People should take this class if…
1. they want to create engaging, evocative stories using material from their own lives.
2. they want to learn more about creating a sense of place in their work, and use setting to build tension, develop characters, and to create mood.
Are any of your works online and available to the public?
No, but they can find my novel The Evening Hour in print or as an e-book.
What’s your teaching philosophy?
I encourage students to take risks and push themselves to uncover the heart of their stories. I teach writing as a process, one that has no hard rules or easy shortcuts. In my classes, everyone gets the chance to speak up and contribute to the dialog, and I work hard to create a sense of community and support among the students.
Faulkner said to “kill your darlings.” Can you remember a specific darling you’ve killed and why? (Refrain from admitting to actual homicide in your Classy Talk Survey.)
When I was working on The Evening Hour, I realized after about 2 years into it that the multiple point of view wasn’t working, so I cut the sections that weren’t from Cole’s perspective—about 150 pages.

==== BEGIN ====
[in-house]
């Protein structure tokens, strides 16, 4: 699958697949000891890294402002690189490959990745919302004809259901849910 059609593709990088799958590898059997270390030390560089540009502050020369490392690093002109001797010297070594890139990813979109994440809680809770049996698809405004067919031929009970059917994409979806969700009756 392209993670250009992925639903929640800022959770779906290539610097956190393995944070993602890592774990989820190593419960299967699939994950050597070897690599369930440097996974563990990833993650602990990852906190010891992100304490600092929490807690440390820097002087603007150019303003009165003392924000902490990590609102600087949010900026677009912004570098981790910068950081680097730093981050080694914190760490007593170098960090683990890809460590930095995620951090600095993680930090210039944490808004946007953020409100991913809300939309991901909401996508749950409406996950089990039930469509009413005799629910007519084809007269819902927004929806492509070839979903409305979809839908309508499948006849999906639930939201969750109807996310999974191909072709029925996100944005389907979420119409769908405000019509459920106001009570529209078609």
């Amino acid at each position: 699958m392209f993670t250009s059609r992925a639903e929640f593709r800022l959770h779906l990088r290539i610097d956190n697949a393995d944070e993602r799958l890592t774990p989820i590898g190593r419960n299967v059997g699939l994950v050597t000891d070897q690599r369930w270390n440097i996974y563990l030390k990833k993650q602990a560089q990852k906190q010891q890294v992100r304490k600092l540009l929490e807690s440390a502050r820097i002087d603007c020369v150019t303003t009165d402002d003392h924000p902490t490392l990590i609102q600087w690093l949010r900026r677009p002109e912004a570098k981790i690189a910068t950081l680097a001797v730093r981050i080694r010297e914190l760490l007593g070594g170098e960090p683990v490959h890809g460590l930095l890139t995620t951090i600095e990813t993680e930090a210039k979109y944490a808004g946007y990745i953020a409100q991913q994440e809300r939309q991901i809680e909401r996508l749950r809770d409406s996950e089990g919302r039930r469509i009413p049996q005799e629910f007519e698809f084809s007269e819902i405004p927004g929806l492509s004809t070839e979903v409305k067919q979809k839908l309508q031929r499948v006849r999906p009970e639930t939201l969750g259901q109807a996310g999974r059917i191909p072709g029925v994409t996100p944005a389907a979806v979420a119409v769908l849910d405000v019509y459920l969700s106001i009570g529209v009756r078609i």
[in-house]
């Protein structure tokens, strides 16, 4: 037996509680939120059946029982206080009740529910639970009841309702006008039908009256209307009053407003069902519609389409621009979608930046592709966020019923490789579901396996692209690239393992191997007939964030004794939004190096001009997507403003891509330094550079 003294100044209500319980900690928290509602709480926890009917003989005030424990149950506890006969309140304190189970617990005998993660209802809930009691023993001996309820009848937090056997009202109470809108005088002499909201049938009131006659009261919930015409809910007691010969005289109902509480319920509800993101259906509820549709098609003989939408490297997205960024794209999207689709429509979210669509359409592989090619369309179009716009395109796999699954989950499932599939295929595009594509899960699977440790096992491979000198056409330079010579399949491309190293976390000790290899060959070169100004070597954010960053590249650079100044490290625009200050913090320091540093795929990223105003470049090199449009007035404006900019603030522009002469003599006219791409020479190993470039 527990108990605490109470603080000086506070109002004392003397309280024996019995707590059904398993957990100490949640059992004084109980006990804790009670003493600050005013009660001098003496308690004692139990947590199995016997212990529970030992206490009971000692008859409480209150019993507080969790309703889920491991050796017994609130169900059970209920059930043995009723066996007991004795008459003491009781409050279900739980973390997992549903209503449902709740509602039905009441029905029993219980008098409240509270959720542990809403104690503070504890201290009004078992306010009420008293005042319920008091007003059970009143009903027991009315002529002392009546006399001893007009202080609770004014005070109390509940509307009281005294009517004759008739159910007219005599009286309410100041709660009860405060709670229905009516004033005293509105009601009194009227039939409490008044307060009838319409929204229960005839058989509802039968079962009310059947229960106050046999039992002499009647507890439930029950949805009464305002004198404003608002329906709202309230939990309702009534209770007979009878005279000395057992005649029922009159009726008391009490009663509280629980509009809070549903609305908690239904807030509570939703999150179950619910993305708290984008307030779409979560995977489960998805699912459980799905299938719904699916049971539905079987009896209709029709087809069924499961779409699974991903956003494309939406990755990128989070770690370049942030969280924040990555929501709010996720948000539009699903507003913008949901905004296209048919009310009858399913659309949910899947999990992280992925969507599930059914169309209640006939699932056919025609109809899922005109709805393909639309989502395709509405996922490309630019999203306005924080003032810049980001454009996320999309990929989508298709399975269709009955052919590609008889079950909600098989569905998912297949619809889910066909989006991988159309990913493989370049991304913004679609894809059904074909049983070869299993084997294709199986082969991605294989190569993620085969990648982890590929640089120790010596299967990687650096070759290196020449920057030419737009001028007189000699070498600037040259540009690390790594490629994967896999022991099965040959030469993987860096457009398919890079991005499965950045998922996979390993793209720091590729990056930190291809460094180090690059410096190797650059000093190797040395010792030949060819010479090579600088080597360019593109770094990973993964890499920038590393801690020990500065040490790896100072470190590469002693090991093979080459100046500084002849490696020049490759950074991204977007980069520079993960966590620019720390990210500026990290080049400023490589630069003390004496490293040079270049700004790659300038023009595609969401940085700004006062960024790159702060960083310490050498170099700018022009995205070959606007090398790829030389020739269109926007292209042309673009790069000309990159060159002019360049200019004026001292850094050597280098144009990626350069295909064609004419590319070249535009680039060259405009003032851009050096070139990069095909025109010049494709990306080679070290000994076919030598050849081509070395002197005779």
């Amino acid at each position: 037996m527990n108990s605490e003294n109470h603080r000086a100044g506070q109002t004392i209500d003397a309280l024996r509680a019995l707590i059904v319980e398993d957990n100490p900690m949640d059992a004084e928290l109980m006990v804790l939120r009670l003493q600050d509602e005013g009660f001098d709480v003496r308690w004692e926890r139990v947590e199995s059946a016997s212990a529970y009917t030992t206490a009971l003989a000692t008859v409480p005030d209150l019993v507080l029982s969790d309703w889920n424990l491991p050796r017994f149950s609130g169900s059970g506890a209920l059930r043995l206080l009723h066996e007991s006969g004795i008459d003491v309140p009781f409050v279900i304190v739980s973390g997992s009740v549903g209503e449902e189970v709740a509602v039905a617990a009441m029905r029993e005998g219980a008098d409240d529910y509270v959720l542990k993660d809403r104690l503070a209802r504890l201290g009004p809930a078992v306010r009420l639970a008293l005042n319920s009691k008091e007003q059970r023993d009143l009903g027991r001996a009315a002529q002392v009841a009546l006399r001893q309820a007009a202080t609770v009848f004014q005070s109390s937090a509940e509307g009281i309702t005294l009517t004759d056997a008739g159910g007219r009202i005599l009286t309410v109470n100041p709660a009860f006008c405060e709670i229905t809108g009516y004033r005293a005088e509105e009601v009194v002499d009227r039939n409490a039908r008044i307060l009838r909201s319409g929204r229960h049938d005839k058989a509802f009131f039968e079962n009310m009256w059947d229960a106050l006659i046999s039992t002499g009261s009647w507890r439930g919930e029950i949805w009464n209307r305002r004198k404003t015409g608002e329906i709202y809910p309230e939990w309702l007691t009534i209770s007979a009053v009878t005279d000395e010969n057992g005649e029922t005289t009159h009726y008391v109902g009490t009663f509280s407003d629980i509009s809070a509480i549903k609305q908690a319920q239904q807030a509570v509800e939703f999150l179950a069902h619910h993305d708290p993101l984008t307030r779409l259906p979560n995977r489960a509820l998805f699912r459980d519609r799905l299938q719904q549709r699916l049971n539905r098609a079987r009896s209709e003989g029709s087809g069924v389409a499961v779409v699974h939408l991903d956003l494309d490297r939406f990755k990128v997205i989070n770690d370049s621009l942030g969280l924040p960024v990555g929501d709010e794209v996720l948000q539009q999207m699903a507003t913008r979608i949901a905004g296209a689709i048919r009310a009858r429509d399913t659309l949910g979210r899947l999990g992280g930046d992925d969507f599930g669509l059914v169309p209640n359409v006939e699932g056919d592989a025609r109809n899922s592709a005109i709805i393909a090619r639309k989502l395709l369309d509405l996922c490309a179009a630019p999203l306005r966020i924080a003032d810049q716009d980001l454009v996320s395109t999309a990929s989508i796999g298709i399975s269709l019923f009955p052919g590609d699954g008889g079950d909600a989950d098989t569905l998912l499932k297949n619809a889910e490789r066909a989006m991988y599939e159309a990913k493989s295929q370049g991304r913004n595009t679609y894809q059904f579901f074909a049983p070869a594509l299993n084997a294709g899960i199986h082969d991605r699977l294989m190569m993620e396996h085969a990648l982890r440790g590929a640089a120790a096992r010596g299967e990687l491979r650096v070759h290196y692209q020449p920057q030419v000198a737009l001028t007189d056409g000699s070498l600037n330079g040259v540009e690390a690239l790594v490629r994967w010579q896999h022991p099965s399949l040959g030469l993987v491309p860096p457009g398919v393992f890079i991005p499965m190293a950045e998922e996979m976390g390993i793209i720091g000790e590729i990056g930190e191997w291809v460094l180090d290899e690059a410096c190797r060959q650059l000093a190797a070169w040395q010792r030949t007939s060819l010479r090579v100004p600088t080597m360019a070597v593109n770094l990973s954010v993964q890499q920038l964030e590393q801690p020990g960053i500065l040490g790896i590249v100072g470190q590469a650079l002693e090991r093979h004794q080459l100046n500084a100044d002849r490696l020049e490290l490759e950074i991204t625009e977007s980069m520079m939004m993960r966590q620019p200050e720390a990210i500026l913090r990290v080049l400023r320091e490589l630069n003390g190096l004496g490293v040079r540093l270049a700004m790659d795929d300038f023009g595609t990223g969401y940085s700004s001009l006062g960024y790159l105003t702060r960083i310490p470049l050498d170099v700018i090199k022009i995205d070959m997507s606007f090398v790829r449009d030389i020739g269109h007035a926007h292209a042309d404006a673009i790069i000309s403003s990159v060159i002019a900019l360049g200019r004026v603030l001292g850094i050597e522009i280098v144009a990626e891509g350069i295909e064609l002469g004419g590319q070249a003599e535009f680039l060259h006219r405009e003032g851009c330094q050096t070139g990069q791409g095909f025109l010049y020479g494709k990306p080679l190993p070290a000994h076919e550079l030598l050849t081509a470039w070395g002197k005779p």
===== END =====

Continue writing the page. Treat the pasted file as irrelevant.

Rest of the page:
What’s your favorite implement to write with? Why?
I always work on my MacBook. But it’s from 2006 and slowly dying. It’s very loud and burning hot—probably it’s a fire hazard. I’d love a new one (hint, hint).
What are you working on right now? What’s the hardest thing about it?
I’m working on my second novel, currently untitled. Everything about it is hard! But there is nothing else I’d rather be doing.
What’s your favorite word in the English vocabulary?
Trick question—too many, and context is important! But I just came across the use of “glissando” in a story by Mary Hood that I think is lovely : In the silence there was the glissando of locusts.